Author Topic: Inconsistent Secure Lines Connections Since Adding Router to Uverse  (Read 7232 times)

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I started using SecureLine about a month ago on 2 iPhone and 2 iPads. Connections were established quickly and remained sustained in between sessions. A week ago I added a wireless router to the ATT Uverse as a separate network routed through the Uverse Internet connection. Since then the SecureLine connections have taken much longer to establish or won't establish at all. All are running iOS 8.3. I have tried removing the vpn from settings and reinstalling it. Sometimes that seems to help for awhile. I am wondering if there is a special setting I need to make between my new router and the port it is connected to on the Uverse router.

Offline jobert

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Did you check if you need any special setup on the router for VPN access?
The problem with the connection during too long to be established could be an issue with packet loss. Can you check if it's the case?

PS.: I just found something that could be useful for you but I'm not sure. Please have a look at http://www.att.com/esupport/article.jsp?sid=KB412026&cv=812

Regards,

Jobert

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  • Guest
It has been an inconsistent connection on both the ATT Uverse wireless and my cascaded router. So I don't think it is related to port forwarding. Other devices are connecting and holding the vpn connection also but not always. And it occurs most often early in my morning. This behavior suggests to me that the issue is due to the SecureLine vpn capacity rather than my network.

I did read the port forwarding item. It is a good entry as well as the entry for actually configuring it. But I should not have to expose the specific iOS devices. However if it does come to this, what port does the vpn require?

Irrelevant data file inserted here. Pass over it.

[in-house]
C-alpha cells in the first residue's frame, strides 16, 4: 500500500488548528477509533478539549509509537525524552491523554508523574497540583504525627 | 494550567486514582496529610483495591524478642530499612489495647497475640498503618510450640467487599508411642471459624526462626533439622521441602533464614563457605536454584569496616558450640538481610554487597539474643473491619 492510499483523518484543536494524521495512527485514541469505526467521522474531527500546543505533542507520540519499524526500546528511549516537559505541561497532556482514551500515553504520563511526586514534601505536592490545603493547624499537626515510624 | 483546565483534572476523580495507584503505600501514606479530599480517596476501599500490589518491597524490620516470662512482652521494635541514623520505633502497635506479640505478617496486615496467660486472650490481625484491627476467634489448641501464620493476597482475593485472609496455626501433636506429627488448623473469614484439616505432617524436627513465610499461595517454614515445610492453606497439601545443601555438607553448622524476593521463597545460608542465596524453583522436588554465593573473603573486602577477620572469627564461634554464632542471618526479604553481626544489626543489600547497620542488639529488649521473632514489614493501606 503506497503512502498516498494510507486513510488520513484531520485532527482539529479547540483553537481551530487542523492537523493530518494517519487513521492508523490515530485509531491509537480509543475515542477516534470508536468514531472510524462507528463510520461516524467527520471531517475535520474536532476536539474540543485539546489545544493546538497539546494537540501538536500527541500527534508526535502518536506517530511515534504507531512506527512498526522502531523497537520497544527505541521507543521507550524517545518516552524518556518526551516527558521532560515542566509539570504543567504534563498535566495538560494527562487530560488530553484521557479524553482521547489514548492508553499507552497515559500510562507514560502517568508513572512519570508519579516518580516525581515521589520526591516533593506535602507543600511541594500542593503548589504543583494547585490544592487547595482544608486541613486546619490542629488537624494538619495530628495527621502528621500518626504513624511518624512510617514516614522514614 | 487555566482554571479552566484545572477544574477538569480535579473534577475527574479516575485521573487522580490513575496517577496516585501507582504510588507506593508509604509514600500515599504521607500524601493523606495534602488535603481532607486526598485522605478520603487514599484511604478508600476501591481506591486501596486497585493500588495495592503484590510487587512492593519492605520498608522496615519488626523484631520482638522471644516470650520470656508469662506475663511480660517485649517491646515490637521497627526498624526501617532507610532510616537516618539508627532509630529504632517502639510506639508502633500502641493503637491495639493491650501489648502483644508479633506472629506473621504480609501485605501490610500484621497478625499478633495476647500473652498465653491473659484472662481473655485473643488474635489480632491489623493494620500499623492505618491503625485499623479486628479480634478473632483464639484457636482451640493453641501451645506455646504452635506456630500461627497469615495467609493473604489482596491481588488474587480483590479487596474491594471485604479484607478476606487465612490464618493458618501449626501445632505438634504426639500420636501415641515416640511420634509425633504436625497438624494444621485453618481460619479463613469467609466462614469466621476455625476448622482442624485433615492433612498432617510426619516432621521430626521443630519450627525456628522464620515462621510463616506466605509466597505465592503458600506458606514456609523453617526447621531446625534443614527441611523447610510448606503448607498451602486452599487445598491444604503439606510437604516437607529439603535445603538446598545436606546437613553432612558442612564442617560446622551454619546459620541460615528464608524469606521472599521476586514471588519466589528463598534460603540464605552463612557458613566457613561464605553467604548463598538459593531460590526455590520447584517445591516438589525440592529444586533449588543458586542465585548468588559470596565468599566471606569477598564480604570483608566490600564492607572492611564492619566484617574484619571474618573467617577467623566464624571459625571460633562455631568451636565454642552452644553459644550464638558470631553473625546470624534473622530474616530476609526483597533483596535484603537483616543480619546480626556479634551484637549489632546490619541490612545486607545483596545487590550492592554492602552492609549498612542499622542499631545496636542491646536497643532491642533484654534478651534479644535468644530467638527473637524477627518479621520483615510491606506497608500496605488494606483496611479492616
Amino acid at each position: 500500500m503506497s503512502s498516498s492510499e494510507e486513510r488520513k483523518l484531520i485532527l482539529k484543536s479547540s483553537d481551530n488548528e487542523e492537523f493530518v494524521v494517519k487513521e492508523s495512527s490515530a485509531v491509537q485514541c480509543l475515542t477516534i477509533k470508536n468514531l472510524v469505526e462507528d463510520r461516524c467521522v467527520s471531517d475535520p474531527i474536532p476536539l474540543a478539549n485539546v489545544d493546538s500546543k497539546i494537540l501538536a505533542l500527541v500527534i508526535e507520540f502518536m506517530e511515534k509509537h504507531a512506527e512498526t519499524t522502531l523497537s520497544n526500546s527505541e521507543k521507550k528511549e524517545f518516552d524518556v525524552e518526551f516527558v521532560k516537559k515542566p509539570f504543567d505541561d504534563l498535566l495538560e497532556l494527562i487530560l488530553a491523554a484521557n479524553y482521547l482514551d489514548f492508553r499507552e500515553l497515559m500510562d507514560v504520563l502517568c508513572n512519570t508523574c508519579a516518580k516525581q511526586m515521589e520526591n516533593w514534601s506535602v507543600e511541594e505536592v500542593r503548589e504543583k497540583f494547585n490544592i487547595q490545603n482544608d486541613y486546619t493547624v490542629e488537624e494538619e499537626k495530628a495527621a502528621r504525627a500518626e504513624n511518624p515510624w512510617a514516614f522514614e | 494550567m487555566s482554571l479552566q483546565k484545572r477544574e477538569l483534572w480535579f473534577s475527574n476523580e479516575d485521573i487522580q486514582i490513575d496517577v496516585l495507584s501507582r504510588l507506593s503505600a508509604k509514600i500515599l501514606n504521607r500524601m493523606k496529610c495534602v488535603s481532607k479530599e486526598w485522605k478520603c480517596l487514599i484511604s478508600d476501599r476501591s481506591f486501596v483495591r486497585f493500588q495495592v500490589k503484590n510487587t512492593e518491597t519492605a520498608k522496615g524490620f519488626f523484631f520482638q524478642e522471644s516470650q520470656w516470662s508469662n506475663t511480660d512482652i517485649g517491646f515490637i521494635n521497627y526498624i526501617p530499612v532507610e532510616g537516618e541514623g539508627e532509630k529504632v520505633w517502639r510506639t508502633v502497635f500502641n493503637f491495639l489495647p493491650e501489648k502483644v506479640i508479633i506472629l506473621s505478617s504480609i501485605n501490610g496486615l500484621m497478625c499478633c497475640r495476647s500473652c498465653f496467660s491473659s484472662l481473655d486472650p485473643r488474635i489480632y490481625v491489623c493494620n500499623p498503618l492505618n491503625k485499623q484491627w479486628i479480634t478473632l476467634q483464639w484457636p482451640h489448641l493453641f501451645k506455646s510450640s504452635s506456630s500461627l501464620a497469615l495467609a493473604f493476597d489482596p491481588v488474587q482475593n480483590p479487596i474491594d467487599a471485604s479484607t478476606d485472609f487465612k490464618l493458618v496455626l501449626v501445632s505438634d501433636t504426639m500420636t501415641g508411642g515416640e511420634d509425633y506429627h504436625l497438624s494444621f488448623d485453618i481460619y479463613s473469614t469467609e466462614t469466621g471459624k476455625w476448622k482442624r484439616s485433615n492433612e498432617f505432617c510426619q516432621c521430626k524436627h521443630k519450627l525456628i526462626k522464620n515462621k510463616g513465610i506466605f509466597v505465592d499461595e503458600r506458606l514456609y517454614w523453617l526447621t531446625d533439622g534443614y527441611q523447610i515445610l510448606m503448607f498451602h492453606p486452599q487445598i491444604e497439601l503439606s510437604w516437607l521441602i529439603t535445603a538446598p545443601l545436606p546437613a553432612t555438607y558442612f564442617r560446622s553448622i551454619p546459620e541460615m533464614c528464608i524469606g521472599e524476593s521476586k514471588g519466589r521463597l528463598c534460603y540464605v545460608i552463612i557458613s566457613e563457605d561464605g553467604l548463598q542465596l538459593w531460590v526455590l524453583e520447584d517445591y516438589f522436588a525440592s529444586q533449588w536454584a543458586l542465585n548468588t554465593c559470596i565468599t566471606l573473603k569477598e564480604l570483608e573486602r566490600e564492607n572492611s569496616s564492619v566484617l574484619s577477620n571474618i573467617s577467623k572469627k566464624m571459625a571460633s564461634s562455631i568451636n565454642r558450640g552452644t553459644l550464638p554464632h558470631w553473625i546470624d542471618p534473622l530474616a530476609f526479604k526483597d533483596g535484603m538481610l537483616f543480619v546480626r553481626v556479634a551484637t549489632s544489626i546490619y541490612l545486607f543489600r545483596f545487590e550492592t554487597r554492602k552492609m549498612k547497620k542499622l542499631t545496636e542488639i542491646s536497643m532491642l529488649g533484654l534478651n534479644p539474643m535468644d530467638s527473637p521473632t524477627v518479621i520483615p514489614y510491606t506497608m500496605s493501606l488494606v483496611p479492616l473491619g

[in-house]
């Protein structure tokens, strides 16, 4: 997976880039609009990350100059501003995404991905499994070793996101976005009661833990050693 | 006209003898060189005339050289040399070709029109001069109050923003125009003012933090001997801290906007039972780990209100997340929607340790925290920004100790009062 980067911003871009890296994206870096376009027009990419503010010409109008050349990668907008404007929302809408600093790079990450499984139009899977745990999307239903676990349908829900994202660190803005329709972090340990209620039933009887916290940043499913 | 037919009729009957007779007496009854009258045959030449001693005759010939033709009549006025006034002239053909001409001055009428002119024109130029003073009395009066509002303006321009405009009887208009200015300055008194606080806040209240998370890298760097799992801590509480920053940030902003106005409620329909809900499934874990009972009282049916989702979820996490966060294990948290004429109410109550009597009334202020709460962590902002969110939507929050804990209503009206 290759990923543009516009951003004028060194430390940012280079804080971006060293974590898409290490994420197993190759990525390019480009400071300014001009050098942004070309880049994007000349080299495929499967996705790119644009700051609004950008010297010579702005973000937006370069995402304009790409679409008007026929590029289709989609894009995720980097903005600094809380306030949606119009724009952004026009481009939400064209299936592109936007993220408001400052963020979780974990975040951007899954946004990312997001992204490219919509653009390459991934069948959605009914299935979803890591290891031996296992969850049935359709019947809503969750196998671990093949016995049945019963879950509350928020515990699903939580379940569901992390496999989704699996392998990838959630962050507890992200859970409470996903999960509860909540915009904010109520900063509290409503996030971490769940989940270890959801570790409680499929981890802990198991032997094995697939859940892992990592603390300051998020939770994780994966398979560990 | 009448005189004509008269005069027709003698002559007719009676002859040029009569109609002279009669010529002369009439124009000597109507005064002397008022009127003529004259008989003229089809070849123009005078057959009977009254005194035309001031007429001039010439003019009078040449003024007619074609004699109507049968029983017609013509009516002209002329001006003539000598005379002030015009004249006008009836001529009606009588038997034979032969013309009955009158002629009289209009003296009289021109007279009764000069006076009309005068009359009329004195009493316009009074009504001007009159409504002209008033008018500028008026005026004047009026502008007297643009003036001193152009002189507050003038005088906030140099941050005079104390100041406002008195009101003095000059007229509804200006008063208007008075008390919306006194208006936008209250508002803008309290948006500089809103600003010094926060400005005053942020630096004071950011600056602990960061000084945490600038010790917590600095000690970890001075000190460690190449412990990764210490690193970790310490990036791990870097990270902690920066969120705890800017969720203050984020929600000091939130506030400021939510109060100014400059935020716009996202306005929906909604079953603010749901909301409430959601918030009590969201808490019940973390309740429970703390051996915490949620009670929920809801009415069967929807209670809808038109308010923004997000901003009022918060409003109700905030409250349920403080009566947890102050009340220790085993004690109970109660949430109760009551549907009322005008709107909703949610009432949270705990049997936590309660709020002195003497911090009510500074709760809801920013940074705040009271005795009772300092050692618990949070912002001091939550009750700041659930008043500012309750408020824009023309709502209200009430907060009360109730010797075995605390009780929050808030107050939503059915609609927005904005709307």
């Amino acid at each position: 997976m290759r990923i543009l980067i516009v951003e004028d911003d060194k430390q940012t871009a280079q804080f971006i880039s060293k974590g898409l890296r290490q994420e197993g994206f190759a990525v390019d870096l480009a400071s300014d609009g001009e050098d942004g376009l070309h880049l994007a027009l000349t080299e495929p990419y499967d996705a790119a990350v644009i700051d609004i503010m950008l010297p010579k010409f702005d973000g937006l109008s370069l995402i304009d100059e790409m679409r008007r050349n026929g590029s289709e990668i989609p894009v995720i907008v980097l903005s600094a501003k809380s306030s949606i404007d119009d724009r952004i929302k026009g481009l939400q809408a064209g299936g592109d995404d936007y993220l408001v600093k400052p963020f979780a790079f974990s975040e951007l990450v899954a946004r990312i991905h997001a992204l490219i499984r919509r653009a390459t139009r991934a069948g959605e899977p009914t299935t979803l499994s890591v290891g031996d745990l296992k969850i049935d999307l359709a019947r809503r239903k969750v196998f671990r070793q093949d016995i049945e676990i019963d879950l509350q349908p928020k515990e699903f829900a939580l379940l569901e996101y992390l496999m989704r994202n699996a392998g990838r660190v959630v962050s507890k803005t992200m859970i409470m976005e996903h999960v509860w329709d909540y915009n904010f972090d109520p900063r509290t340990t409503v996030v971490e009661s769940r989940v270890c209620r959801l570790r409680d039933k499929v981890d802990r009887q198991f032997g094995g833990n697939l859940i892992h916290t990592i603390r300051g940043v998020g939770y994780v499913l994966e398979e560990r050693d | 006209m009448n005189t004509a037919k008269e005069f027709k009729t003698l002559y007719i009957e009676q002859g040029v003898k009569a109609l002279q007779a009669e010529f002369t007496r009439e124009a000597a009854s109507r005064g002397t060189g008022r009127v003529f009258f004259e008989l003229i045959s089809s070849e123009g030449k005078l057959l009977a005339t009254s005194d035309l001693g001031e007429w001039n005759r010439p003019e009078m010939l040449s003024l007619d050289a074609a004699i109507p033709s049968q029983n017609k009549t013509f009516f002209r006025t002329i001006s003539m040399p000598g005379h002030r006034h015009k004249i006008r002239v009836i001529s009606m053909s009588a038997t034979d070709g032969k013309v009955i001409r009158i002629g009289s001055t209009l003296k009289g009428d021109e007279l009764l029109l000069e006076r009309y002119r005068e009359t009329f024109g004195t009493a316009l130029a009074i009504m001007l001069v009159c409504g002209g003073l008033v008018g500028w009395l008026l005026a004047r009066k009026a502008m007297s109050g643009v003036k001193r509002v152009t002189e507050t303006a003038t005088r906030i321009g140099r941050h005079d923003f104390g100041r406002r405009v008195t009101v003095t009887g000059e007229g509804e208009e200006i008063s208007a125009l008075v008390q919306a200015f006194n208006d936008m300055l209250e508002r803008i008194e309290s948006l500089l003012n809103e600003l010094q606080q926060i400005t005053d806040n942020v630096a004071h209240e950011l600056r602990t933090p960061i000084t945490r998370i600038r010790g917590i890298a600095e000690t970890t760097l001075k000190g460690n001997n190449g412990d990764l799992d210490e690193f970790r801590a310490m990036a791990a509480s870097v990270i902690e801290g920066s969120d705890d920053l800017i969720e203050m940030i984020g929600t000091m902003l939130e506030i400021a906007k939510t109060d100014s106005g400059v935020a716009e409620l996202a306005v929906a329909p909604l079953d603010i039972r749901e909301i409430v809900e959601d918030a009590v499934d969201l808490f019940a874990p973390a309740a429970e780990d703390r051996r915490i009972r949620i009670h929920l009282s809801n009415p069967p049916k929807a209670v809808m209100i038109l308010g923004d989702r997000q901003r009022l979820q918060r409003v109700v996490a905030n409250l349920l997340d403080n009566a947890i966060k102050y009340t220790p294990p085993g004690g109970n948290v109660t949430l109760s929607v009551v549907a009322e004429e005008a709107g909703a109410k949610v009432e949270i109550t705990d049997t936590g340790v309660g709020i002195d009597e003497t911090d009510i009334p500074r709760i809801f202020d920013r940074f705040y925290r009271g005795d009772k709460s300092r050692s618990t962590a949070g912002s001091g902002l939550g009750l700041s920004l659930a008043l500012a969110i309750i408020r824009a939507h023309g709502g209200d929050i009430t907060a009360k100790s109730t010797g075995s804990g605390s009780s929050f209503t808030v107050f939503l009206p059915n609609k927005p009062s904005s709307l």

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I found a second device, Roku, was dropping connections repeatedly. I found a setting on my NetGear router LAN Setup that was disabled. The default is RIP-2 so I updated to the default (as close as I could guess) and now all connections, including the SecureLine VPN is reliable and consistent.  Here is the help detail about this setting:

"RIP Version: This controls the format and the broadcasting method of the RIP packets that the router sends. (It recognizes both formats when receiving.) By default, this is set for RIP-2.
RIP-1 is universally supported. RIP-2 carries more information.
RIP Direction: RIP (Routing Information Protocol, RFC1058 and RFC1389) allows a router to exchange routing information with other routers. The RIP Direction selection controls how the router sends and receives RIP packets. None is the default.
When set to None, the router will not send any RIP packets and will ignore any RIP packets received. When set to In Only, it will incorporate the RIP information that it receives. When set to Both, it will incorporate the RIP information that it receives and broadcast its routing table periodically.
Note: Multicasting can reduce the load on non-router machines because they do not listen to the RIP multicast address and will not receive the RIP packets. However, if one router uses multicasting, then all routers on your network must use multicasting."